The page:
Lightroom 5.0 has just been released as a public beta on Adobe Labs. This has been on a shorter development cycle, which fits with the way Adobe is now releasing its Creative Cloud software. Videos of the new features are available on the Lightroom YouTube Channel.
So you will be eager to find out what this new version contains. Here is an overview with a ‘why do I need this?’ focus.
- Smart Previews
- PNG Support
- Advanced Healing and Brush Spot tool
- Full Screen Mode
- User Configurable Grid Overlays
- Windows HiDPI Support
- New Smart Collection Criteria
- Radial Filter
We have at least 4 kinds of preview image that can be used in Lightroom. Embedded JPEGs within DNG, Standard Previews, 1:1 Previews, Fast Load Data, and now we have a 5th; Smart Previews.
The main idea behind Smart Previews is that you can now take your image collection away with you on a trip, without taking your many thousands of images. These Previews can be used as a proxy for your Raw/DNG/JPEG/PNG files. In essence they are Lossy DNGs which have a maximum long edge dimension of 2048px. When you make Develop edits to your files when you are in this offline mode, then they will be reflected to the main Catalog when you link back to your computer.
How to generate them?
1. When you import files in the File Handling panel, you can check a box to ‘Build Smart Previews’.
2. In the Library module, select the Library > Previews > Build Smart Previews menu
3. When you select File > Export as Catalog… you will see a checkbox in the dialog box offering the choice to build Smart Previews
For those of you who don’t travel and never leave your main computer, this feature may not have that many benefits, if you are a frequent traveller, and would love the idea of taking all your images on the road with you, this is probably a killer feature.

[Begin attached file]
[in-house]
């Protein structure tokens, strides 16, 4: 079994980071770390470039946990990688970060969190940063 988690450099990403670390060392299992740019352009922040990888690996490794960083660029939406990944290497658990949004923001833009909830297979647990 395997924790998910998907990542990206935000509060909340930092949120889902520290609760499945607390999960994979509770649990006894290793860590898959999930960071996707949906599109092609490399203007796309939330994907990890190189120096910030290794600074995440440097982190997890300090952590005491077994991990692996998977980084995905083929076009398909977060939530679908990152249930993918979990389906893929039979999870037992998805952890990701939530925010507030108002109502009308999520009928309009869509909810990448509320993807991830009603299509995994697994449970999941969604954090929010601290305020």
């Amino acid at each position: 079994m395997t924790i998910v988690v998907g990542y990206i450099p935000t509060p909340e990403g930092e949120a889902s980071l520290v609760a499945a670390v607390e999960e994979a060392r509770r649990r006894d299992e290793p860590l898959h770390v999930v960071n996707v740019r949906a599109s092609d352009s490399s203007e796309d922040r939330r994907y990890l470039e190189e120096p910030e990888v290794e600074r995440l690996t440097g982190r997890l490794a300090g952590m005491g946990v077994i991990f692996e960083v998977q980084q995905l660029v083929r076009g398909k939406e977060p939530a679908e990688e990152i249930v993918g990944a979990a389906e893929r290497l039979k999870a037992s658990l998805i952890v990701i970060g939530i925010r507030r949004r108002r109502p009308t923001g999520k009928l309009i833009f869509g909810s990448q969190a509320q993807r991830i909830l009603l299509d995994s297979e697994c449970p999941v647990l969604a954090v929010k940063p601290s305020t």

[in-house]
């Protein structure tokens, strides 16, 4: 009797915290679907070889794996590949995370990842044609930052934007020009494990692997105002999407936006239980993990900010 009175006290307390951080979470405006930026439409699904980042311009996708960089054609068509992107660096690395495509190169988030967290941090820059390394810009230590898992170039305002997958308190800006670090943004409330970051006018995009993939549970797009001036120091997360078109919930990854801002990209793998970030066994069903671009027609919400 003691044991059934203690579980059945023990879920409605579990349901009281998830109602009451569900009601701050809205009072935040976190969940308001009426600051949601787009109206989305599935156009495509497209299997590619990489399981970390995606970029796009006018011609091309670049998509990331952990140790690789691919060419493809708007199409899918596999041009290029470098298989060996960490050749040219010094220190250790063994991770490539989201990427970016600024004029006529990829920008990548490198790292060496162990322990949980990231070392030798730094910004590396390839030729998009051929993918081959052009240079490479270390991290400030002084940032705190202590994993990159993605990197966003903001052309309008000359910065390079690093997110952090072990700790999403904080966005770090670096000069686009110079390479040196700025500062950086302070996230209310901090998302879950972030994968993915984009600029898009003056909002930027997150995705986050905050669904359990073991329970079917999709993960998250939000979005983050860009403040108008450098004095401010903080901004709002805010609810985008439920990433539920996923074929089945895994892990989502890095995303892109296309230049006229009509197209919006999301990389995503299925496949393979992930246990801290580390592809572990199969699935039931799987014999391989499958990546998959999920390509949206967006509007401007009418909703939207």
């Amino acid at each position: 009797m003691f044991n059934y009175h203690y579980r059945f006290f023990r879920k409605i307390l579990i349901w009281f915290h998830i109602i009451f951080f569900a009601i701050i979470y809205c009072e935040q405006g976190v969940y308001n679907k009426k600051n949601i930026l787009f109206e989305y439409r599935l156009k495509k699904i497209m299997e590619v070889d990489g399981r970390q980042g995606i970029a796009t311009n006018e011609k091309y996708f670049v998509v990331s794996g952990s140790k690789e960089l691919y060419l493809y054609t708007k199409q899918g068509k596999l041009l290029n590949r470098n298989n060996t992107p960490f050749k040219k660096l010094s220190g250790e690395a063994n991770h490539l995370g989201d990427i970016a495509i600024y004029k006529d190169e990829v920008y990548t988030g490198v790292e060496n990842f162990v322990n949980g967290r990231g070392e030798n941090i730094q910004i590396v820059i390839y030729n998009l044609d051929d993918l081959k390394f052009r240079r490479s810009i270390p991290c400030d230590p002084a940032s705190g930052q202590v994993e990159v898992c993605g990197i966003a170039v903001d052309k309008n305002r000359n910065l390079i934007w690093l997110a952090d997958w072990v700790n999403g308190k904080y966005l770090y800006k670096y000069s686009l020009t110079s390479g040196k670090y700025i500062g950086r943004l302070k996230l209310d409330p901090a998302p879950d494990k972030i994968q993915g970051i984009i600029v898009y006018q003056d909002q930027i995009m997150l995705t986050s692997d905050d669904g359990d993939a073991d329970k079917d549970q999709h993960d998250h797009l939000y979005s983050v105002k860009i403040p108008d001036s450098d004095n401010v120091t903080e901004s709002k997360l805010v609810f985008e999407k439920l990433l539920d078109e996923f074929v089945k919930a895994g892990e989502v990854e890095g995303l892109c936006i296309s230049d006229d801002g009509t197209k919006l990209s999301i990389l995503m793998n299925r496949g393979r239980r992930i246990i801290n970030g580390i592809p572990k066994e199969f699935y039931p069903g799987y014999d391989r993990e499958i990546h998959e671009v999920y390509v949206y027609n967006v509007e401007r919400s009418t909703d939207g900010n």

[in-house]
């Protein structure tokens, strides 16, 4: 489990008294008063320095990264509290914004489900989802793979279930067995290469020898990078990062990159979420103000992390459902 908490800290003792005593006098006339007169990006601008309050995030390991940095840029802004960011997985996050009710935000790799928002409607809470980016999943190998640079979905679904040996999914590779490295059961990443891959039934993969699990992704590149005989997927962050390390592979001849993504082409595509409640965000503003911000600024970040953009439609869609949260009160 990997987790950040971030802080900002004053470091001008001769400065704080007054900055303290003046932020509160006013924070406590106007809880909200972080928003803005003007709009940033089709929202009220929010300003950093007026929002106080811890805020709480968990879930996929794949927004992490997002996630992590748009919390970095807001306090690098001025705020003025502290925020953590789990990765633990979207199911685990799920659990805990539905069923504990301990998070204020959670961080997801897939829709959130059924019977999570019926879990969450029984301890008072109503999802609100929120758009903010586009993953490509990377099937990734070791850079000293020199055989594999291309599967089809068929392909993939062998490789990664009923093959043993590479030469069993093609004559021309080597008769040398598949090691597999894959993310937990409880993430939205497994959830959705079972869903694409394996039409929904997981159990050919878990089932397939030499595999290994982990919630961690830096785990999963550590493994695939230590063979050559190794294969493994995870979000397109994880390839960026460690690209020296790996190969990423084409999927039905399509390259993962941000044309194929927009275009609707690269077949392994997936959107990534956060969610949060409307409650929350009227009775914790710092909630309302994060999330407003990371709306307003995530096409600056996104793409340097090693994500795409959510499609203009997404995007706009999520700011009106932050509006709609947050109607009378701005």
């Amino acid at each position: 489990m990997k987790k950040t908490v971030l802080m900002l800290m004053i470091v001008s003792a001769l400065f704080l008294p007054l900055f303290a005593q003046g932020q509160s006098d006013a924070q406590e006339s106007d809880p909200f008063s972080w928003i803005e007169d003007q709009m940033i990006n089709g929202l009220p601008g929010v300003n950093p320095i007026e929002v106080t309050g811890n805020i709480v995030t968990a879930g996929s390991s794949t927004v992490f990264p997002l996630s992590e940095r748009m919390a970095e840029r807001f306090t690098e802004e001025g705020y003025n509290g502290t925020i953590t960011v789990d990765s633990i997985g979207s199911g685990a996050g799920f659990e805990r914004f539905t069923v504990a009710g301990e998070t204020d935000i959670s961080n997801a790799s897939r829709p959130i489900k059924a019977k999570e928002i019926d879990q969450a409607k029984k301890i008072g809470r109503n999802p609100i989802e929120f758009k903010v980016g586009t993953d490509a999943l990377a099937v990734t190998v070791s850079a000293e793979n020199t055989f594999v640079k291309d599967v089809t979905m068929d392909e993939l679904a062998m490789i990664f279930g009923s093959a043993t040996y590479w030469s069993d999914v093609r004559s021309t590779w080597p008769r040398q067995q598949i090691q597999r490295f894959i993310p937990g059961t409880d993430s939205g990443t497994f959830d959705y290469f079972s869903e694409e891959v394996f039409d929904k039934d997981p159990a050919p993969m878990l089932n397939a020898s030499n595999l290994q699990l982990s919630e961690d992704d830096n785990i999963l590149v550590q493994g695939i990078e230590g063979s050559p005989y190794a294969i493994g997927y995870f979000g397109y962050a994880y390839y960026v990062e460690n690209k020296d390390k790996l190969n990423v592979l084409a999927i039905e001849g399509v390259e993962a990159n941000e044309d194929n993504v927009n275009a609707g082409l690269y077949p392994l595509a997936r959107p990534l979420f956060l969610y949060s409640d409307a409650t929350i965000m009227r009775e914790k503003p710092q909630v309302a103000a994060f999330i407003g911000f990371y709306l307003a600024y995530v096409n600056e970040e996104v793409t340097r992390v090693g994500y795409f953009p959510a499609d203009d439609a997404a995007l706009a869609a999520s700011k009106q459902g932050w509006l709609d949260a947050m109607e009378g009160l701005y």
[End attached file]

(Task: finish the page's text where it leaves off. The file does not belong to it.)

You can also view the status of your previews either for an image, or for a set of images in the Histogram panel.
Well it has taken a while to expand the set of file formats that Adobe supports, and here is one that is much requested; PNG. Hugely useful for those who like to manage more than just files created by camera, such as sets screenshots, in a familiar and comforting interface.
Personally, I won’t be using it, just because Lightroom is for photography, rather than a general application for managing all sorts of media. But for those of you who wanted it, you got it!
Advanced Healing and Brush Spot tool
Now I think most Lightroom 4 users will think this one a biggie; the new healing brush is an addition to the familiar Spot Healing brush, and for those of you familiar with Photoshop, it will be pretty obvious what it does. But remember, this is still only editing metadata and not pixels.
It is invoked by the familiar Q shortcut. Clicking on the image will allow you to spot heal as before; clicking and dragging with the brush will create a healing shape.
Here is an example workflow:
Here is a file with a sensor blob. It could be corrected with the standard spot healing tool, but here we will show the new Healing brush.